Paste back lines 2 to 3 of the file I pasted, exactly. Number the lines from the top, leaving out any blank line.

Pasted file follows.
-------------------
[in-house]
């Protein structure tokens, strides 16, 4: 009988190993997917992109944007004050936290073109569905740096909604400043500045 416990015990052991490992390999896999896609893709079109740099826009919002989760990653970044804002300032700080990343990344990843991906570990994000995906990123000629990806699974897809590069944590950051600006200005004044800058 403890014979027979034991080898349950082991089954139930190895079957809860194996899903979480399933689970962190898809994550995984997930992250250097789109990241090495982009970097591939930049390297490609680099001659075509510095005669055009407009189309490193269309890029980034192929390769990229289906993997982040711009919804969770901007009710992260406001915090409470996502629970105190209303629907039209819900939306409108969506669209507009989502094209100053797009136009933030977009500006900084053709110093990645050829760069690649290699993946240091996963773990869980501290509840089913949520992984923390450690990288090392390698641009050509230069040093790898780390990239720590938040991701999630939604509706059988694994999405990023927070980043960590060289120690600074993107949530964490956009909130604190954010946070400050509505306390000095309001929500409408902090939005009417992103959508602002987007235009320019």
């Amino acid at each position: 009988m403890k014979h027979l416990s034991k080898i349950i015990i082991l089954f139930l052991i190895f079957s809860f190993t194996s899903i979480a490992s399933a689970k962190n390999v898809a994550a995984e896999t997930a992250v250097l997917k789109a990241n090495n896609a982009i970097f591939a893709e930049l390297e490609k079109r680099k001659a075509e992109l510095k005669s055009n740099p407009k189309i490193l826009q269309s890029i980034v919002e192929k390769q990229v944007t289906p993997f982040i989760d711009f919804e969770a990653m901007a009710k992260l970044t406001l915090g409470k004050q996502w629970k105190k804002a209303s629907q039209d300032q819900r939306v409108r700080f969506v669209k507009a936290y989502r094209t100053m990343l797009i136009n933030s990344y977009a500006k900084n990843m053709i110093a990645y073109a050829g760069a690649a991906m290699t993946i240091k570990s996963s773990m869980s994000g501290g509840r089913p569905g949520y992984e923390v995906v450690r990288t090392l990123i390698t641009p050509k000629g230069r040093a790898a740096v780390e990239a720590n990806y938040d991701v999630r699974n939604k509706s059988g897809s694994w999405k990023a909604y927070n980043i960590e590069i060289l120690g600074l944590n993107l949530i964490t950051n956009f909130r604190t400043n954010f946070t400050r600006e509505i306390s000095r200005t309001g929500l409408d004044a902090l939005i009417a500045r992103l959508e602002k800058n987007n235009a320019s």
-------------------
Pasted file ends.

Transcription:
């Protein structure tokens, strides 16, 4: 009988190993997917992109944007004050936290073109569905740096909604400043500045 416990015990052991490992390999896999896609893709079109740099826009919002989760990653970044804002300032700080990343990344990843991906570990994000995906990123000629990806699974897809590069944590950051600006200005004044800058 403890014979027979034991080898349950082991089954139930190895079957809860194996899903979480399933689970962190898809994550995984997930992250250097789109990241090495982009970097591939930049390297490609680099001659075509510095005669055009407009189309490193269309890029980034192929390769990229289906993997982040711009919804969770901007009710992260406001915090409470996502629970105190209303629907039209819900939306409108969506669209507009989502094209100053797009136009933030977009500006900084053709110093990645050829760069690649290699993946240091996963773990869980501290509840089913949520992984923390450690990288090392390698641009050509230069040093790898780390990239720590938040991701999630939604509706059988694994999405990023927070980043960590060289120690600074993107949530964490956009909130604190954010946070400050509505306390000095309001929500409408902090939005009417992103959508602002987007235009320019």
């Amino acid at each position: 009988m403890k014979h027979l416990s034991k080898i349950i015990i082991l089954f139930l052991i190895f079957s809860f190993t194996s899903i979480a490992s399933a689970k962190n390999v898809a994550a995984e896999t997930a992250v250097l997917k789109a990241n090495n896609a982009i970097f591939a893709e930049l390297e490609k079109r680099k001659a075509e992109l510095k005669s055009n740099p407009k189309i490193l826009q269309s890029i980034v919002e192929k390769q990229v944007t289906p993997f982040i989760d711009f919804e969770a990653m901007a009710k992260l970044t406001l915090g409470k004050q996502w629970k105190k804002a209303s629907q039209d300032q819900r939306v409108r700080f969506v669209k507009a936290y989502r094209t100053m990343l797009i136009n933030s990344y977009a500006k900084n990843m053709i110093a990645y073109a050829g760069a690649a991906m290699t993946i240091k570990s996963s773990m869980s994000g501290g509840r089913p569905g949520y992984e923390v995906v450690r990288t090392l990123i390698t641009p050509k000629g230069r040093a790898a740096v780390e990239a720590n990806y938040d991701v999630r699974n939604k509706s059988g897809s694994w999405k990023a909604y927070n980043i960590e590069i060289l120690g600074l944590n993107l949530i964490t950051n956009f909130r604190t400043n954010f946070t400050r600006e509505i306390s000095r200005t309001g929500l409408d004044a902090l939005i009417a500045r992103l959508e602002k800058n987007n235009a320019s």